“I love your blog, but you never have anything like this in it” Grandpa Mel said quietly as Shayla threw herself into her third round of violent weeping and begging for… oh I can’t remember what. To bring a toy with us? To get something from her brother Jaden or deny something to him? Hot chocolate before dinner, a puppy that poos candy? These scenes tend to be repetitive and it’s hard to remember the details.

Later Jaden re-upped his game, proving his sister’s not the only drama queen. Shrieking and head-banging me because he refused to have his diaper changed before we went downstairs. I sat against the door, keeping it closed as he lunged his poopy self at it and yanked at the handle. I calmly repeated that we can go see papa and have dinner as soon as we change his dirty diaper. I’ve learned my lesson, I don’t wrestle him to the ground and force clean clothes on him, it gets me too mad (and it’s too hard to win). I wait him out, daydreaming about a beach trip to Mexico, while I murmer calm retorts to his murderous yelling. Everyone’s gone ahead, and it’s just a three year old and me. I can wait him out. There was a knock at the door. Not the police, fortunately. Grandpa Mel again, looking shocked that his darling grandson had only slightly less foam coming out of his mouth than a rabid dog.

Have I forgotten to mention the screaming and yelling the children do, in this blog?  I’m better and better at tuning it out, but it is a significant feature of life with kids 6 and “terrible 3”. These kids have some pipes.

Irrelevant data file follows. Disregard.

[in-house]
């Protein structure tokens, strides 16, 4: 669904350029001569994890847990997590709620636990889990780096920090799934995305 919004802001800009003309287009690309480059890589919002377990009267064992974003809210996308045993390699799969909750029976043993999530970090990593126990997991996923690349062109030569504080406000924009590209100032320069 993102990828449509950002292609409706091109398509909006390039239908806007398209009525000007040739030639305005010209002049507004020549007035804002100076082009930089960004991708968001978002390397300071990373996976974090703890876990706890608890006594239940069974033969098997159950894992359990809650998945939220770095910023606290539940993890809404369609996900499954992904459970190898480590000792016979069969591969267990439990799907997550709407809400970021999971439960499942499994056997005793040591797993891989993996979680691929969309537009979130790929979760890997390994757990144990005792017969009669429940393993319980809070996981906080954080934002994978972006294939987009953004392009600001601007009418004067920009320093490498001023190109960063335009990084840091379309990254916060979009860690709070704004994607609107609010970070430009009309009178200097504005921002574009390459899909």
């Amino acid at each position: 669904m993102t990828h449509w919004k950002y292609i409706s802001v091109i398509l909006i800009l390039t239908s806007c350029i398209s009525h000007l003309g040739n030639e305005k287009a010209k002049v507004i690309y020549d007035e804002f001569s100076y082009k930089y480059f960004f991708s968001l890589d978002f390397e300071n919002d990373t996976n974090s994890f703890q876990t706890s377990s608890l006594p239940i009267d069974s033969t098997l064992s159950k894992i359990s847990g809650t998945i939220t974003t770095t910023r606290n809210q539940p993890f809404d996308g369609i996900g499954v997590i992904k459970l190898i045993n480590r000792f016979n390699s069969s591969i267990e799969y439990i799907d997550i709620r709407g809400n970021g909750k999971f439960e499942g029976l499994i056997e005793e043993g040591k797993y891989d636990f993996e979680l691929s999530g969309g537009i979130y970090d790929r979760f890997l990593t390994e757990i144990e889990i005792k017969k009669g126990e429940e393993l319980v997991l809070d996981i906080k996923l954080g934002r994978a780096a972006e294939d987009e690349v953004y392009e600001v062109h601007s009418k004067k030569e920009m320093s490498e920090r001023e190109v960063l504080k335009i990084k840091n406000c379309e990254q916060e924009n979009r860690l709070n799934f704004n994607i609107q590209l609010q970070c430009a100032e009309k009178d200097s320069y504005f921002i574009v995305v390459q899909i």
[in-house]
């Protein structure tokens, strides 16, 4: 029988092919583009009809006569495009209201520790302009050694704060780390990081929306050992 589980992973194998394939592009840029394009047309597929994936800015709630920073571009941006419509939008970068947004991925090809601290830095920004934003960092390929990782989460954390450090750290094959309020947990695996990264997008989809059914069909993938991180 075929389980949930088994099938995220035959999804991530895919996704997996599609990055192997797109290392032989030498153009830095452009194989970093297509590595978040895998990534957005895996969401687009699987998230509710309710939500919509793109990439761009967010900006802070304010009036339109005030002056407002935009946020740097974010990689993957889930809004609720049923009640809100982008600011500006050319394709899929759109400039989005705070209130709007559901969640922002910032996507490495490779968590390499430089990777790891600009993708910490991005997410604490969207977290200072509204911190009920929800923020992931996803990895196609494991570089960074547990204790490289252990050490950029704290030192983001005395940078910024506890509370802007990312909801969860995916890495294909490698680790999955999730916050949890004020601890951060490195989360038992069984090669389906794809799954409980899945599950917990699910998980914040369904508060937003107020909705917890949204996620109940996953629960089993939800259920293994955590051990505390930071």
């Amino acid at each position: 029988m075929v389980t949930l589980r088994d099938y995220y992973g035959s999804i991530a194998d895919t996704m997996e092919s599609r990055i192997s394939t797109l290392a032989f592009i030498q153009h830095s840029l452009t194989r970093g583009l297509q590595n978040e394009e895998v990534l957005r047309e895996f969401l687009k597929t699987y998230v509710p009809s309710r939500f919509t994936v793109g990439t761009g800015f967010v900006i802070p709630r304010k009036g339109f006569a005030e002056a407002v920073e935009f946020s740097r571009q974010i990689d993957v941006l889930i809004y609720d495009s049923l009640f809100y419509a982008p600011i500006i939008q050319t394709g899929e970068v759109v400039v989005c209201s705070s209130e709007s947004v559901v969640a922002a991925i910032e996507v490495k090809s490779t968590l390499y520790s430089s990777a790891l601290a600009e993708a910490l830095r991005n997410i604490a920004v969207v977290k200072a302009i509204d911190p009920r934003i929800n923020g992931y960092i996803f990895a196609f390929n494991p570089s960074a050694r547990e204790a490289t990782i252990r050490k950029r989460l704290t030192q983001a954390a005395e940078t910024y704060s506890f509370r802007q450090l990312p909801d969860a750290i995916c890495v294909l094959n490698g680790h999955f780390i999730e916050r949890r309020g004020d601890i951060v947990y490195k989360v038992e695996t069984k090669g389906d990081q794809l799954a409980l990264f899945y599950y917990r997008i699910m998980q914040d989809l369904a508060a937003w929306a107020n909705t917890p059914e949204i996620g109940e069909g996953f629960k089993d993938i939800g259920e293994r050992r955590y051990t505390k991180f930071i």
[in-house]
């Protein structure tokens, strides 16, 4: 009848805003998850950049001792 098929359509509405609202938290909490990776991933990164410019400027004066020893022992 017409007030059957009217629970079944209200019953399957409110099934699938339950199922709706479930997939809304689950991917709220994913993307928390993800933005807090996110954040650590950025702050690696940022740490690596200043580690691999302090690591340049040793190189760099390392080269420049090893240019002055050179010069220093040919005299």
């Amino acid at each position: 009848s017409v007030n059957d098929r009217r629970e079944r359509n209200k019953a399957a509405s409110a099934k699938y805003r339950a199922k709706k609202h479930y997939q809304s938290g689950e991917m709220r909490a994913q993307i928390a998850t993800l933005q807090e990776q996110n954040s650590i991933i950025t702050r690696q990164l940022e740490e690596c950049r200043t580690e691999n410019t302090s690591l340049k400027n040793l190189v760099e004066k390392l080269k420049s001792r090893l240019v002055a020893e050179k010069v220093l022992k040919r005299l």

One benefit of staying at your father-in-law’s retirement community is that noise isn’t a huge problem. I met a nice man who told me he lives right next door to the room we’re renting for a few days. “I’m so sorry,” I said to him. But he laughed and told me he pops his hearing aids out, no problem.

Still, it’s a shock to the system to be yelled at, viciously, at close range and high volume, with such… I guess the word is sincerity. With their purity of feeling, for that moment they truly detest what you stand for and your ridiculous rules and requirements. I used to think I’d be less affected by their outbursts over time, but the truth is the onset always brings a reaction. It’s a second later that my new skills kick in. Rather than taking the bait, most often I’m able to unhook, register that they need someone to push against and I’m him right now, and do my duty. Trying to stay reasonable, often staying calm-ish, proudly never resorting to murder.

Christmas, a whole week so far off school, away from home and routine. Of course the little ones have more than the usual need for a meltdown. But it’s at least the second night this week Jay and I have congratulated each other for making it relatively unscratched through some version of the Exorcist. Wow, that was exhausting. And did I mention we went to the mall for shoes? It’s me who should be drooling and pounding the walls.

But I have to say post meltdown is really great. When the weeping subsides, and the quiet is so sweet. All that crying oxygenated their brains and gave them quite a workout. They’ve got a peaceful sense of accomplishment being done with all that. I’m proud that I only got mad this time, not furious. Small victories.

I can hear the train headed through Northridge, the cars on the street. An hour of my own thoughts before bed (if I can make it a whole hour) is pure bliss. Hang in there everyone, just one more week before the schools have to take them all back!